So what may make a mediation successful? There are a number of factors that lead to a successful mediation. A few that seem to play a part in every mediation are:

  1. Treat everyone with respect, even if the parties disagree with the other’s rendition of the facts or there is animosity between the parties. No one wants to participate in reaching a resolution if they feel they are being treated poorly or called names.
  2. Patience, patience, patience. Mediation takes time. It takes time to work past hurt feelings or wrongs, as well as for parties to express their feelings, views, positions and interests.
  3. The person who has the authority to make the agreement needs to participate in the mediation. The ultimate decision maker needs to be present or immediately available. This way everyone can fully participate in the exchange of information and events as they unfold during the mediation, as well as have the opportunity to and express opinions, concerns and ideas for resolution.
  4. The participants need to be willing to compromise.
  5. Information needs to be shared. Many times parties resolve their case when one or all of the participants have learned something new during mediation.

Remember, there are no joint winners in court.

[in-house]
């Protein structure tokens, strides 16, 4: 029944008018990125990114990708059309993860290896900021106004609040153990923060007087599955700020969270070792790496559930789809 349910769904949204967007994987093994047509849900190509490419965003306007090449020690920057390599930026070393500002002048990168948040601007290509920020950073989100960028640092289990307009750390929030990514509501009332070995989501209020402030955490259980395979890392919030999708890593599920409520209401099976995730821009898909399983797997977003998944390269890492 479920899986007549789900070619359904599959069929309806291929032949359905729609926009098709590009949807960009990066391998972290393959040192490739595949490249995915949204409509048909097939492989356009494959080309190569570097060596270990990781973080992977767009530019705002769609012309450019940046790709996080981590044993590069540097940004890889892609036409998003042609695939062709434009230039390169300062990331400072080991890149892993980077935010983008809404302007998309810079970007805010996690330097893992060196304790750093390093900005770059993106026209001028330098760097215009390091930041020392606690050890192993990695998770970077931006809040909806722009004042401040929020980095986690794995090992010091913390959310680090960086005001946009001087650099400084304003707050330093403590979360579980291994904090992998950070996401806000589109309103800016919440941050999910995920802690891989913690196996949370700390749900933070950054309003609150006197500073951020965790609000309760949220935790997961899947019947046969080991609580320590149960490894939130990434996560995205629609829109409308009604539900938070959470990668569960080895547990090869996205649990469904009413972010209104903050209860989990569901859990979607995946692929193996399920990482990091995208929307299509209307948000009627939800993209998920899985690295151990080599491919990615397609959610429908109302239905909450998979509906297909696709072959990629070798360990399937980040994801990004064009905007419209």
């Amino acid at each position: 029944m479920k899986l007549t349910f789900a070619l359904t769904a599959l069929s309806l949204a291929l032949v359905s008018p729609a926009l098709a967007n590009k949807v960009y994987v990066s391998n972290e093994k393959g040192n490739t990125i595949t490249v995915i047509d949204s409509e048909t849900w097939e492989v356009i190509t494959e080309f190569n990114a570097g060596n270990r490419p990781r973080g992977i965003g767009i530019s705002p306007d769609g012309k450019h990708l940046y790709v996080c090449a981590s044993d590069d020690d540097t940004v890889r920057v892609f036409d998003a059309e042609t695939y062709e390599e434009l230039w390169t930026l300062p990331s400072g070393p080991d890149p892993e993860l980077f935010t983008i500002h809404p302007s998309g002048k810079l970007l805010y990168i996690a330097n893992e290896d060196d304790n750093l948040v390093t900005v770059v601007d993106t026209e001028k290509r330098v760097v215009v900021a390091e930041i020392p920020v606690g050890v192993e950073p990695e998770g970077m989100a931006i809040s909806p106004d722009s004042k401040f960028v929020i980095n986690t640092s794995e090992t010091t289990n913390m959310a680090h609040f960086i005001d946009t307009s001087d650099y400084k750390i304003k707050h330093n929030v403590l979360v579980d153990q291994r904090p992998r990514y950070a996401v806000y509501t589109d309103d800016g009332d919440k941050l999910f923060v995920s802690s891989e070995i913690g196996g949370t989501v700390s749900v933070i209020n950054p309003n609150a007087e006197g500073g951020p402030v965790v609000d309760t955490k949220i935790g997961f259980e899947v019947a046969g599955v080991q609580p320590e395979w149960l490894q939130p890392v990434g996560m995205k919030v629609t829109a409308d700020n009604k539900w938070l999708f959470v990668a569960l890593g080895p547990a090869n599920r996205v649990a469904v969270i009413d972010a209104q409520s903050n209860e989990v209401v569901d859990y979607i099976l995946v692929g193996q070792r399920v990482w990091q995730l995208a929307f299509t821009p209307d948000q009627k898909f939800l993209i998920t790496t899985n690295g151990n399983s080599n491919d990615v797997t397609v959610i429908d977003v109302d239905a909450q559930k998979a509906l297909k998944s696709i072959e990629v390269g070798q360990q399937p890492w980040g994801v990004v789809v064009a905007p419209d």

As Supreme Court Justice, Sandra Day O’Connor so eloquently stated: “The courts of this country should not be the places where resolution of disputes begins. They should be the places where the disputes end after alternative methods of resolving the disputes have been considered and tried.”


Patricia A. King is a partner of the law firm Thompson, Meier & King, P.C. in Canton. King’s practice focuses primarily in the areas of Juvenile and Family Law, and she is certified mediator with the Georgia Commission on Dispute Resolution.

Leadership Cherokee class of 2016 graduates



Leadership Cherokee, a program of the Cherokee County Chamber of Commerce, graduated its 28th Anniversary Class during a September 16th ceremony. With the completion of this year’s class, the Alumni count now totals over 570 graduates.

Members of the Leadership Cherokee Class of 2016 selected three of their peers to receive special annual recognitions. The Cristal Stancil Leadership Award honorees were Shannon Gibbs, Cherokee Fire & Emergency Services, and Michael Zenchuk, Mayor Pro-Tem of the City of Holly Springs. The Bob Frongillo Magic Spark Plug Award was presented to Jack Tuszynski with Family Life Publications. Outgoing 2016 Leadership Cherokee Chair, Katie Wise of LGE Community Credit Union, was recognized by Incoming Chair, Heath Tippens with the Cherokee Office of Economic Development.